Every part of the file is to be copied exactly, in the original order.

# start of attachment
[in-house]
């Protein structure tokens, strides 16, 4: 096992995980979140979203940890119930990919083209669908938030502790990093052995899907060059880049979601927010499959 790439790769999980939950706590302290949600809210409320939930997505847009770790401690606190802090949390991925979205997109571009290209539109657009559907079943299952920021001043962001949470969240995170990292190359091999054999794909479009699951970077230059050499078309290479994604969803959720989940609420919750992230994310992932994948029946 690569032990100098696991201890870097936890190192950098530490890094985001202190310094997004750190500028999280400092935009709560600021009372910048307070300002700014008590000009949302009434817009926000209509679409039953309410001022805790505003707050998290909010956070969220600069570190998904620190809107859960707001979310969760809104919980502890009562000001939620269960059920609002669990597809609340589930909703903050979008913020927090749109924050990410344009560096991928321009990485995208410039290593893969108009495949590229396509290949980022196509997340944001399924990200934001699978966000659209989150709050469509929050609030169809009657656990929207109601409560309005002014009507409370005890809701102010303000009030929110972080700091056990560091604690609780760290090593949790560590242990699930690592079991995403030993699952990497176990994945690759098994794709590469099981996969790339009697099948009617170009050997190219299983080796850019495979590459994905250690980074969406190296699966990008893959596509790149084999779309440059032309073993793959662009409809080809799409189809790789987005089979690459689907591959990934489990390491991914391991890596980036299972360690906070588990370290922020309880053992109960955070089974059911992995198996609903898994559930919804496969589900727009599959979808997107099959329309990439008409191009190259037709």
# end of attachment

[in-house]
């Protein structure tokens, strides 16, 4: 096992995980979140979203940890119930990919083209669908938030502790990093052995899907060059880049979601927010499959 790439790769999980939950706590302290949600809210409320939930997505847009770790401690606190802090949390991925979205997109571009290209539109657009559907079943299952920021001043962001949470969240995170990292190359091999054999794909479009699951970077230059050499078309290479994604969803959720989940609420919750992230994310992932994948029946 690569032990100098696991201890870097936890190192950098530490890094985001202190310094997004750190500028999280400092935009709560600021009372910048307070300002700014008590000009949302009434817009926000209509679409039953309410001022805790505003707050998290909010956070969220600069570190998904620190809107859960707001979310969760809104919980502890009562000001939620269960059920609002669990597809609340589930909703903050979008913020927090749109924050990410344009560096991928321009990485995208410039290593893969108009495949590229396509290949980022196509997340944001399924990200934001699978966000659209989150709050469509929050609030169809009657656990929207109601409560309005002014009507409370005890809701102010303000009030929110972080700091056990560091604690609780760290090593949790560590242990699930690592079991995403030993699952990497176990994945690759098994794709590469099981996969790339009697099948009617170009050997190219299983080796850019495979590459994905250690980074969406190296699966990008893959596509790149084999779309440059032309073993793959662009409809080809799409189809790789987005089979690459689907591959990934489990390491991914391991890596980036299972360690906070588990370290922020309880053992109960955070089974059911992995198996609903898994559930919804496969589900727009599959979808997107099959329309990439008409191009190259037709």